Italian railway regulation shares some of the criticisms existing in the French system. In both countries, the presence of a public group that controls, through a single vertically integrated structure, both the management of the network and the main transport service have hindered the full implementation of European liberalisation provisions.
The resistance of national governments to relinquish their sovereignty over the railway sector has been particularly pronounced in continental legal systems, characterised by a long-standing tradition of conceiving public utilities as administrative services, aimed at guaranteeing constitutionally protected rights, and managed exclusively by public bodies.
In the reform process, France and Italy followed similar paths in several respects. Unlike other countries, such as Great Britain, they started the liberalisation process to comply with their obligations under European law. The two States have been subjected to infringement proceedings by the European Commission and were sanctioned by the Court of Justice for the insufficient independence of the infrastructure manager from the railway operators. Both have only recently attributed supervisory and regulatory powers to a body independent from political powers. In the two countries, a key role in promoting competition in the sector has been played by the national antitrust authority, which recommended that the governments adopt structural measures to ensure impartial management of the rail infrastructure, and appropriate sectoral regulation to guarantee such impartiality.
In Italy, the privatisation process started at the beginning of the 1990s, with the adoption of a private legal form (joint-stock company) that replaced the previous public body. The reform, however, did not modify the public control over the company: the 100% of the stocks were (and still are) owned by the Treasury. The relationship between the State and the railways’ operator was regulated by a seventy-year concession, supplemented by a programme contract between the Minister of Transport and the company.
The concession of the entire national rail transport activity did not allow the development of competitive dynamics, limiting the possibility of operating on the market to the national company alone, under an exclusive regime, both in terms of infrastructure and transport services.
European law has substantially narrowed the possibility of granting privileged or exclusive regimes to companies in markets where competition forces may apply. Since the 1990s, European legislation paved the way for a progressive liberalisation of rail transport services, which developed in the following years with the adoption of four railway packages (of 2001, 2004, 2007 and 2016). It compelled an accounting separation between network operation activities and transport services, leaving member states free to adopt a more incisive separation (organic or institutional separation). The right of access for railway undertakings has been gradually extended, from freight services, where it is easier to create the conditions for the effective deployment of competitive forces, to passenger transport. In the latter field, Community policies have been more cautious, only recently introducing prospects for liberalisation.
According to European legislation, Italian law established that "the railway infrastructure manager is an autonomous and independent subject with respect to the undertakings operating in the transport sector". It also guaranteed the right of access to the network to undertakings licensed for transport services liberalised at the European level. This was followed by a corporate split and, later, a proper corporate separation between the service operator (Trenitalia) and the infrastructure management company (Rete Ferroviaria Italiana s.p.a. – R.F.I.) which remained, however, under the control of the same holding, Ferrovie dello Stato (F.S.).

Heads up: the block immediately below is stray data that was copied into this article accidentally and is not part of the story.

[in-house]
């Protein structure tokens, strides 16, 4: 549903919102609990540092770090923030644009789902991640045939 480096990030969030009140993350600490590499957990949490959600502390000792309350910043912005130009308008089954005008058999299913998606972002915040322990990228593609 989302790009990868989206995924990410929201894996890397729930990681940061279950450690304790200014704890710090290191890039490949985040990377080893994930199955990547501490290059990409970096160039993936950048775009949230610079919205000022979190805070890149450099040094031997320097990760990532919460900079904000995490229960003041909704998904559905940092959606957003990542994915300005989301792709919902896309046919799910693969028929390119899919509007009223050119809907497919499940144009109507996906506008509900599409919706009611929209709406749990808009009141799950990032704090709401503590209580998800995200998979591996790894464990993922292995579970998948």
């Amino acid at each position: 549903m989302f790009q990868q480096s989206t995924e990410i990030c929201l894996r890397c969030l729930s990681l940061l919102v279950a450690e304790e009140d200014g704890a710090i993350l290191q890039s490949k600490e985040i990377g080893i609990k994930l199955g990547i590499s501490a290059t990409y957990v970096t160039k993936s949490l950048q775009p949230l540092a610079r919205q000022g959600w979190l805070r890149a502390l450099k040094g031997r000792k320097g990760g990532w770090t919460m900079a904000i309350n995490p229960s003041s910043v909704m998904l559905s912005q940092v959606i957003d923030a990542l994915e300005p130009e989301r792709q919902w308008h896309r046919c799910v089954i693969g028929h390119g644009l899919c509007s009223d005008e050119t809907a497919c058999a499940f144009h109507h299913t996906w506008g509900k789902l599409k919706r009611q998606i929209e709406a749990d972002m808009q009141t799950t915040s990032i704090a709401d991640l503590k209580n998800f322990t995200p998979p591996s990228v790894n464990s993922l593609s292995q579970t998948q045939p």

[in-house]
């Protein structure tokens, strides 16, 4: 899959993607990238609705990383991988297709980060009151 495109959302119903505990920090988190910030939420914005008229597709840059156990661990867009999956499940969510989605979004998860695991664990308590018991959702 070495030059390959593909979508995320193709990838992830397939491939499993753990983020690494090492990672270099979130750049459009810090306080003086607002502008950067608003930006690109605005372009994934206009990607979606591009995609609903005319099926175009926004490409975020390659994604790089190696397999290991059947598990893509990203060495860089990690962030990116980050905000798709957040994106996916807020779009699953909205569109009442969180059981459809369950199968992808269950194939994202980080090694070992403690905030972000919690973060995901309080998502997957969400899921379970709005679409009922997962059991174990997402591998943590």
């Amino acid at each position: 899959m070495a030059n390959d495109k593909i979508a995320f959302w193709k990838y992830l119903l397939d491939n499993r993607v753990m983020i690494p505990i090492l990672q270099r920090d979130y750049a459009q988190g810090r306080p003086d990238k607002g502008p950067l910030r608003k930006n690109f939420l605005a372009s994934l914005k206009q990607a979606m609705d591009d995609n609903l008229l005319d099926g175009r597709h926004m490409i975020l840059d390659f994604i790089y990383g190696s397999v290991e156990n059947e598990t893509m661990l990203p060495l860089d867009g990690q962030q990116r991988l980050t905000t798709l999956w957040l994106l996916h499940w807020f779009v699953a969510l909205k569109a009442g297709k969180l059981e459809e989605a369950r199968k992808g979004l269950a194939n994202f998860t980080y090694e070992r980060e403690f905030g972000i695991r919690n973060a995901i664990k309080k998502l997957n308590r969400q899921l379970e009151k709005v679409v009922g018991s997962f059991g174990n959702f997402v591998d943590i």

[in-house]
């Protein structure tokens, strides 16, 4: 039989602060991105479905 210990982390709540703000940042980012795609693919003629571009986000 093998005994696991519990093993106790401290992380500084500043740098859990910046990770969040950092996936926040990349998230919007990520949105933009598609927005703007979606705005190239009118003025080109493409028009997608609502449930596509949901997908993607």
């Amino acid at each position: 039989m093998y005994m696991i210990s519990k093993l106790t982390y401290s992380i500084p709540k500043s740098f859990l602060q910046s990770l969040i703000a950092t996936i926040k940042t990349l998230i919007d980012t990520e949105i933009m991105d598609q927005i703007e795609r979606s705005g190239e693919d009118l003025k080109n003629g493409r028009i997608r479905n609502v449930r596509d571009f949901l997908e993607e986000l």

In 2000, the first passenger transport licence was issued to the national company Trenitalia. The network manager remained the only entity operating under a concession, and it was in charge of allocating and negotiating the use of infrastructure capacity with the transport companies (including the collection of access fees), according to the principles of transparency, fairness and non-discrimination.
As observed by the relevant literature, however, the concessionary regime, even if confined to the management of the network, can produce serious distortions of competition. For example, network access fees and infrastructure investments were not the result of an autonomous choice of the operator but were authoritatively determined by the public administration.
The Italian financial law for 2001 extended the authorisation system, in place of the concessionary system, to all rail transport activities carried out by national and international railway companies (the latter subject to reciprocity), opening up the market also to passenger transport services, even before the liberalisation of that market was imposed at a European level. However, in the passenger sector, a separate and additional authorisation title was envisaged with respect to the licence envisaged by European directives.
In Italy, the abrogation of exclusive rights and the introduction of authorisation instruments to carry out transport services were aimed at creating the conditions for competition 'in' the market for medium and long-distance transport services (without prejudice to the possibility of intervention in unprofitable sectors through public service contracts).